With summer here and knowing that moms are looking for fun activities for kids, I decided to share how we make rock candy! This is an oldie but goodie post here on Gluesticks (originally posted in 2011).
Homemade Rock Candy is incredibly easy to make, it just takes patience. There are so many variations using string, sticks, etc. We’ve taken bits and pieces of what we found online (and our own trial and error) and here is how we successfully made rock candy at home. My son has some growing in our window sill right now as a little project for Cub Scouts. He used a string and didn’t color his sugar water, but the result is the same as the rock candy we made before. For us, it is more fun to watch the crystals grow than to actually eat it. It’s a beautiful science project and treat all in one. To make rock candy on a stick, follow the directions below!
You will need:
Sugar (lots of sugar)
Food Coloring (concentrated for brighter colors)
Wooden Candy Sticks or Bamboo Skewers
Trim down your skewers to a reasonable size to fit in whatever jars or cups that you will be using. You’ll also want to get rid of the point. Dip them in water, then roll in sugar. Let dry completely and set aside. This gives the sugar a base. Something to stick to when it starts to crystallize.
Mix equal parts of water and sugar in a pot on med-high heat until dissolved. Then continue to add sugar until you have 2:1 – 3:1 ratio. It will get to a point where it won’t dissolve anymore.
The first time I attempted homemade rock candy I used a 2:1 ratio and after 3 days of ZERO growth, I poured it all back and heated each individual glass of syrup over the stove again and added more sugar. I wouldn’t recommend doing that, it was a pain, but I didn’t want it to go to waste! I added a bit more sugar to it and it worked. So that’s why I would suggest definitely a 2:1 ratio and then adding a little sugar at a time until it starts to look a little cloudy. That is the point that it has reached saturation.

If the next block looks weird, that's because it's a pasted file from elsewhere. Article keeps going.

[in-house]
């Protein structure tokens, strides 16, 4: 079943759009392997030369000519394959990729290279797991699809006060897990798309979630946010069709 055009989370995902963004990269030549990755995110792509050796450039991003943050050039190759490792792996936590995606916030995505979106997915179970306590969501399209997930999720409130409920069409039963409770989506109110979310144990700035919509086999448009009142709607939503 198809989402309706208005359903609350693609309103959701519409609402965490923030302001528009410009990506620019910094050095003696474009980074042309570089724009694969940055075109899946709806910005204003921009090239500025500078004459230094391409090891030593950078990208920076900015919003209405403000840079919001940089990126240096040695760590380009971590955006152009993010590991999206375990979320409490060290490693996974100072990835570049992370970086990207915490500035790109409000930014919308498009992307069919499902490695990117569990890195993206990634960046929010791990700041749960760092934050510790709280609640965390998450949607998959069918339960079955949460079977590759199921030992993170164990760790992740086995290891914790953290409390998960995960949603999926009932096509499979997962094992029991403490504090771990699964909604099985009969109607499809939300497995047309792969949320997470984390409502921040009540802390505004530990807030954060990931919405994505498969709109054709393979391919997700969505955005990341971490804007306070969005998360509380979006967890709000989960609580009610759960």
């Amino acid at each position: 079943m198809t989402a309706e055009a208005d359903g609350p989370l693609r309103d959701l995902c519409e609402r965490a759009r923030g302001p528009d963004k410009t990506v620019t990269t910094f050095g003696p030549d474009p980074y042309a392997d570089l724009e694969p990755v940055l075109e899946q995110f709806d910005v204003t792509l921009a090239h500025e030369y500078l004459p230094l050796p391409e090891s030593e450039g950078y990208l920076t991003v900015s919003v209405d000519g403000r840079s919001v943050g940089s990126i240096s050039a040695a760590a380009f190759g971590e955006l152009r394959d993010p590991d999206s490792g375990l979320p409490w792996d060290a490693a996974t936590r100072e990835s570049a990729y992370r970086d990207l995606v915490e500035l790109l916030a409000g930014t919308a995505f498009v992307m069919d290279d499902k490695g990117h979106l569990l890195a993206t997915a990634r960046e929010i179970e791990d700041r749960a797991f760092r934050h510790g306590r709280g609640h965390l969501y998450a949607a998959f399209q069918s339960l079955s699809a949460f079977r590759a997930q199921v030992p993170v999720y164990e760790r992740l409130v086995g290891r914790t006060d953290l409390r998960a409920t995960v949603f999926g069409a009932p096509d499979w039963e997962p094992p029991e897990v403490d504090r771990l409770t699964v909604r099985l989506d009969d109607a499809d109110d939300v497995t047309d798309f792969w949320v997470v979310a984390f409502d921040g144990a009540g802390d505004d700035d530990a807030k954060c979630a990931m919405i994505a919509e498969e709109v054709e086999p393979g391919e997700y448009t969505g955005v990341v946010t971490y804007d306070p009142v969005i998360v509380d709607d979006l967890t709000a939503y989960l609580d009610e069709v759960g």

We used 8 cups of water and 18-20 cups of sugar and it made a lot. So you can definitely half the recipe or create as little as you like as long as you keep within the same sugar/water ratio. You are making a nice, sticky, sugary syrup. Mix until mixture starts to simmer. You do not need it to a rolling boil or bring it to a certain temperature with a candy thermometer. Easy.
Allow your syrup to cool for a few minutes and ladle into your jars using a funnel to catch spills. It is still very hot at this point. We used the tips that we trimmed off of our skewers and dipped them into concentrated food coloring paste, then swirled the skewer into our hot syrup mixture. You can use liquid food coloring, but I like the paste better. If you’d like to add flavoring, now would be the time to do it. Just a few drops in each glass. We did not flavor ours.
Then attach a clothespin to each skewer (the ones you dipped in sugar and let dry) and place in cup. Make sure the skewer isn’t touching the bottom or sides of jar/glass. They need room to grow. Since our glasses were narrow, one skewer seemed to work out best, but we added two in a few of the colors.
Place your jars in a warm location with lots of natural light. Here they are on day one…you can see that there is a bit of sugar build up from when we dipped them in water and then let them dry in sugar as well as on the bottom of the glass. I had no fear of insects or little fingers messing with them so I did not cover mine. I do not know if covering them would alter the process at all.
Day 3. More crystallization.
Day 5. The syrup is crystallizing on the bottom of the glasses as well.
7 days—DONE! We had a great time watching them grow and sampling the finished product.
In the end, the glasses with 1 skewer did better as they had more room to grow.
If you attempt to do more than one skewer/jar, use a wide mouth jar. The orange glass had two skewers and both turned out GREAT, but a couple of the other glasses with 2 were a bit smaller than the rest of the single skewered glasses.